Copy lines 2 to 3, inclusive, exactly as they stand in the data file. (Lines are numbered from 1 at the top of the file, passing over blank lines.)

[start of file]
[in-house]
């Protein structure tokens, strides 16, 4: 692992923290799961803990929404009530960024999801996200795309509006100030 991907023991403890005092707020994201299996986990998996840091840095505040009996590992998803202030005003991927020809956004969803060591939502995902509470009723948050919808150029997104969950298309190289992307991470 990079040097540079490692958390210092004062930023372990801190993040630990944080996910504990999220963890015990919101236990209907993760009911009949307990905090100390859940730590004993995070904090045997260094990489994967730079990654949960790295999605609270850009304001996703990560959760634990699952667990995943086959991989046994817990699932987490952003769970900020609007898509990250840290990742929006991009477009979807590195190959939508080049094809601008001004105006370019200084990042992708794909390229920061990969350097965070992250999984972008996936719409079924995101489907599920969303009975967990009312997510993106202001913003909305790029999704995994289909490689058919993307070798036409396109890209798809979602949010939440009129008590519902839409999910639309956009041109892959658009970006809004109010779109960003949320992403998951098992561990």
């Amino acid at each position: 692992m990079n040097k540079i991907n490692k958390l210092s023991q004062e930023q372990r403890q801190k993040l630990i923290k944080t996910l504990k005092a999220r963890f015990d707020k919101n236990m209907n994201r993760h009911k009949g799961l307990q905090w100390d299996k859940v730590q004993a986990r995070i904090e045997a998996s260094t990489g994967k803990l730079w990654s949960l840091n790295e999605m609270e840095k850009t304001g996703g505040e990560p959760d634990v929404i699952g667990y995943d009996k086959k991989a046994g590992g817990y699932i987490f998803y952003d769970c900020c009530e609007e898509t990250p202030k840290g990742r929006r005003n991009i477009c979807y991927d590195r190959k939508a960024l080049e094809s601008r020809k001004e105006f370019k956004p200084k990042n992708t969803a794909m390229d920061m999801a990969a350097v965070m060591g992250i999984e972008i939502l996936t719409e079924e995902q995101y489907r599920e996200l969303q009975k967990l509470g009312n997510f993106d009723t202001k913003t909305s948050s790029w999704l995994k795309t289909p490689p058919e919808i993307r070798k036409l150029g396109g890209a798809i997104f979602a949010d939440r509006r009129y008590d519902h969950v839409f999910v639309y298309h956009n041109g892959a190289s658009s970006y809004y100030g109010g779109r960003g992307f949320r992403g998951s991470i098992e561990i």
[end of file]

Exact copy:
């Protein structure tokens, strides 16, 4: 692992923290799961803990929404009530960024999801996200795309509006100030 991907023991403890005092707020994201299996986990998996840091840095505040009996590992998803202030005003991927020809956004969803060591939502995902509470009723948050919808150029997104969950298309190289992307991470 990079040097540079490692958390210092004062930023372990801190993040630990944080996910504990999220963890015990919101236990209907993760009911009949307990905090100390859940730590004993995070904090045997260094990489994967730079990654949960790295999605609270850009304001996703990560959760634990699952667990995943086959991989046994817990699932987490952003769970900020609007898509990250840290990742929006991009477009979807590195190959939508080049094809601008001004105006370019200084990042992708794909390229920061990969350097965070992250999984972008996936719409079924995101489907599920969303009975967990009312997510993106202001913003909305790029999704995994289909490689058919993307070798036409396109890209798809979602949010939440009129008590519902839409999910639309956009041109892959658009970006809004109010779109960003949320992403998951098992561990």
């Amino acid at each position: 692992m990079n040097k540079i991907n490692k958390l210092s023991q004062e930023q372990r403890q801190k993040l630990i923290k944080t996910l504990k005092a999220r963890f015990d707020k919101n236990m209907n994201r993760h009911k009949g799961l307990q905090w100390d299996k859940v730590q004993a986990r995070i904090e045997a998996s260094t990489g994967k803990l730079w990654s949960l840091n790295e999605m609270e840095k850009t304001g996703g505040e990560p959760d634990v929404i699952g667990y995943d009996k086959k991989a046994g590992g817990y699932i987490f998803y952003d769970c900020c009530e609007e898509t990250p202030k840290g990742r929006r005003n991009i477009c979807y991927d590195r190959k939508a960024l080049e094809s601008r020809k001004e105006f370019k956004p200084k990042n992708t969803a794909m390229d920061m999801a990969a350097v965070m060591g992250i999984e972008i939502l996936t719409e079924e995902q995101y489907r599920e996200l969303q009975k967990l509470g009312n997510f993106d009723t202001k913003t909305s948050s790029w999704l995994k795309t289909p490689p058919e919808i993307r070798k036409l150029g396109g890209a798809i997104f979602a949010d939440r509006r009129y008590d519902h969950v839409f999910v639309y298309h956009n041109g892959a190289s658009s970006y809004y100030g109010g779109r960003g992307f949320r992403g998951s991470i098992e561990i």